While there were a large number of Olympics-related events and activities in and around London in mid-2012, the main focus of the Summer Games beyond the sports competition itself were the four staged productions held in London’s purpose-built, 80,000-capacity Olympic Stadium: the Opening and Closing Ceremonies for the Summer Olympics (July 27 and Aug. 12) and Paralympic Games (Aug. 29 and Sept. 9).
The stadium was outfitted with 14 curved lighting poles, called “paddles,” designed to extend over the playing field in the stadium’s interior. Among other lighting gear affixed to the paddles were 40 Syncrolite SXLs, each with up to 350,000 lumens of output, to light the playing field, and 54 Syncrolite ArenaColors on the back of the paddles for color-changing washes for the stadium’s interior. (Syncrolite also provided the 40 XL 8000W fixtures, mounted on 20 towers, that washed the Olympic Stadium’s exterior wrap surface.)
PRG served as the main lighting supplier, with four different “specials” lighting packages supporting each of the four main ceremonies, including an extra 100 GLP Impression Zooms used for the Paralympics closing ceremony. The “specials” supplemented the main rig of more than 300 Clay Paky Sharpys, 224 GLP Impressions, 120 GLP Zooms, the 40 Syncrolite SXLs, 36 Elation Beam fixtures, 66 PRG Bad Boys, 44 PRG Best Boys, all controlled with 52 available universes via the main grandMA2.
The ceremonies also marked the Guinness World Record-recognized largest landscape video display, with 70,500 of Tait Technologies’ pixel tablets — one for each stadium seat — filling the bowl with video imagery involving a total 634,500 individual pixels (9 pixels per tablet).
Beyond mere pageantry, the ceremonies served as elaborate theatrical narratives with music compositions and thousands of characters and wrapped up with a series of performances by music artists ranging from The Who to Coldplay.
A closer look at just one of the shows — the Olympics Opening Ceremony, Isles of Wonder, for example — reveals a succession of tightly sequenced sub-shows. It began with a two-minute, Boyle-produced film squeezing in references to iconic contributions to British culture from children’s story books to punk rock. The focus then shifted to England’s agrarian past, the Industrial Revolution, World Wars I and II, the “iron-forged” Olympics rings, James Bond escorting the Queen to her stadium seat via helicopter and parachute, the tributes to the U.K.’s National Health Service with hospital beds as trampolines, the London Symphony performing “Chariots of Fire” with a comic interlude from Mr. Bean; homage to British pop music since the 1960s from the Beatles and Rolling Stones to Amy Winehouse and Tiny Tempeh, and Britain’s Internet inventor, Tim Berners-Lee, texting the crowd via the stadium-wide LED video system. All those memorable moments were packed into the first hour and nine minutes of the 3 hour, 46-minute production — which also included the culmination of the weeks-long torch relay plus parades of athletes, winged bicyclists, cauldron-lighting and closing fireworks.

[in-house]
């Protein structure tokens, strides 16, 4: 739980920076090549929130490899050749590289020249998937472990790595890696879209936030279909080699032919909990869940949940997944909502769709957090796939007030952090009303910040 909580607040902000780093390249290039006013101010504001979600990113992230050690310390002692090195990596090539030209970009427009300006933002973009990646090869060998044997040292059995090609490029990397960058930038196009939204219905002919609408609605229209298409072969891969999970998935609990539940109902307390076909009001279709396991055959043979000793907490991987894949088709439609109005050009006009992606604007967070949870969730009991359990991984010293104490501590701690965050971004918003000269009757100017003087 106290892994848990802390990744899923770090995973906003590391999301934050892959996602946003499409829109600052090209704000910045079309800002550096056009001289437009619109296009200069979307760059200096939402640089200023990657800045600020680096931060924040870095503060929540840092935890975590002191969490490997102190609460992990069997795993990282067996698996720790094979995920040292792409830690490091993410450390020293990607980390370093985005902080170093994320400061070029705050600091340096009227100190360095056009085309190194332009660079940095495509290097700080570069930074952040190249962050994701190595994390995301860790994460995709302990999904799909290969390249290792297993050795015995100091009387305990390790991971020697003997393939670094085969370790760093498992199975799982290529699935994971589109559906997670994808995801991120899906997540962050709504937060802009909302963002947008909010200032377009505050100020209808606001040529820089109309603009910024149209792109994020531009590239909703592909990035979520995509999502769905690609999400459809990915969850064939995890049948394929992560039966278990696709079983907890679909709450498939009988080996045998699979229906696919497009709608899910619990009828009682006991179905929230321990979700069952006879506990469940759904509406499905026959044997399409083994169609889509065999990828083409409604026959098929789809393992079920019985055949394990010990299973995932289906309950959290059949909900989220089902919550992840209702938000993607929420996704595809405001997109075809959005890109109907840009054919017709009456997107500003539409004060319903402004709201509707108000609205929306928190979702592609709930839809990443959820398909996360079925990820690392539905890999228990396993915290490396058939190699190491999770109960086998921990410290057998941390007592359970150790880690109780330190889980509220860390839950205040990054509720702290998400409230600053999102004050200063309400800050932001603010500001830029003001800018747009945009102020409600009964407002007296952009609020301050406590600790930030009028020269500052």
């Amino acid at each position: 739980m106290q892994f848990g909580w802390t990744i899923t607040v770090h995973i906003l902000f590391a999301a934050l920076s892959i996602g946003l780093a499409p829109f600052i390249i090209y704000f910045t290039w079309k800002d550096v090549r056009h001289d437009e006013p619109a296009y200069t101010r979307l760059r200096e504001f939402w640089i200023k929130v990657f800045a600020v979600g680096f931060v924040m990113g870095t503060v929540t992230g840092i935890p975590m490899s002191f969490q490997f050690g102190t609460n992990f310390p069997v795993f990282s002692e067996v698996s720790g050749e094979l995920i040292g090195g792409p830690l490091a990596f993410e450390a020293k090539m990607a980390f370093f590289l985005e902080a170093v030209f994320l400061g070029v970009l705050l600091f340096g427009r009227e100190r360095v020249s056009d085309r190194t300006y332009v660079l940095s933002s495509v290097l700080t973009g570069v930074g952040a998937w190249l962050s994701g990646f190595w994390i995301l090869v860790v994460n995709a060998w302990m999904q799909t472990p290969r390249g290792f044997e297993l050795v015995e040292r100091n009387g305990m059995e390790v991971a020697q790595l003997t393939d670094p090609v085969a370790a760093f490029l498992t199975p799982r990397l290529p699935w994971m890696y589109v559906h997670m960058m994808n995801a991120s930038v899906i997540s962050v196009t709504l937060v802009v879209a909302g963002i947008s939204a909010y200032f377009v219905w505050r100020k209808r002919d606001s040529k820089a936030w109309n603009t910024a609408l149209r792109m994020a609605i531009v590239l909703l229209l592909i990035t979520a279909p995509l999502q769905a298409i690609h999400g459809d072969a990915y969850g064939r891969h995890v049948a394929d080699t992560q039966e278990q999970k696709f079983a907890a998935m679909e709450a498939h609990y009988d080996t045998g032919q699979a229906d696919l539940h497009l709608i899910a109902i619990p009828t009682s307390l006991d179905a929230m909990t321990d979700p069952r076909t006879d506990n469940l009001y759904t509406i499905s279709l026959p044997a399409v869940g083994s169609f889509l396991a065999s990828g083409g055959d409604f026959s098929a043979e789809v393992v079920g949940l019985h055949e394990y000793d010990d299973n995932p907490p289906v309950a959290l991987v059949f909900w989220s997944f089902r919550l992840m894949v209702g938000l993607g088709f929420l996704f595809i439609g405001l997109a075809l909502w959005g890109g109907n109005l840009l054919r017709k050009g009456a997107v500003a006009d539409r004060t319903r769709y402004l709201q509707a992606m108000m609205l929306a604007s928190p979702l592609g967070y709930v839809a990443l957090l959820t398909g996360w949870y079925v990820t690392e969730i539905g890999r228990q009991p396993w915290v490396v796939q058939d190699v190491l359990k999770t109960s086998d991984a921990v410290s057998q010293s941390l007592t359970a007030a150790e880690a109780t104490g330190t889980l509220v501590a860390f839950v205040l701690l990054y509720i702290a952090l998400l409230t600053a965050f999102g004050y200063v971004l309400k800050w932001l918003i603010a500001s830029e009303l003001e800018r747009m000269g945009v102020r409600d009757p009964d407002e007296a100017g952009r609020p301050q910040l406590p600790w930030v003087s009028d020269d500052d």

LD Patrick Woodroffe designed the lighting for each of the major ceremonies, working with artistic directors Danny Boyle, (Olympics opening) Kim Gavin, (Olympics and Paralympics closing) and Jenny Sealey and Brad Hemmings (Paralympics opening). Mark Fisher and Stephen Daldrey served as executive producers. The executive producer, broadcast was Hamish Hamilton and broadcast LD was Al Gurdon.
Woodroffe also worked with associate lighting designer Adam Bassett and lead lighting programmer Tim Routledge, who led the team of lighting programmers that included Andy Voller, Pryderi Baskerville and Alex Passmore.
The lighting programmers had their own pre-Olympics marathon — it included more than 100 overnight programming sessions leading up to the Opening Ceremony. The Olympics Closing ceremony had challenges of its own, including a tight load-in timeframe (18 hours), lots of gear (100 truckloads) and, as always, stringent security.
The programming team previsualized the lighting with wysiwyg and grandma 3D, assisted by a custom macro provided by programmer Matt Peel that incorporating X-Y-Z coordinates of stadium CAD drawings. The crew also used onscreen layouts via Camera View to select, control and view fixtures quickly.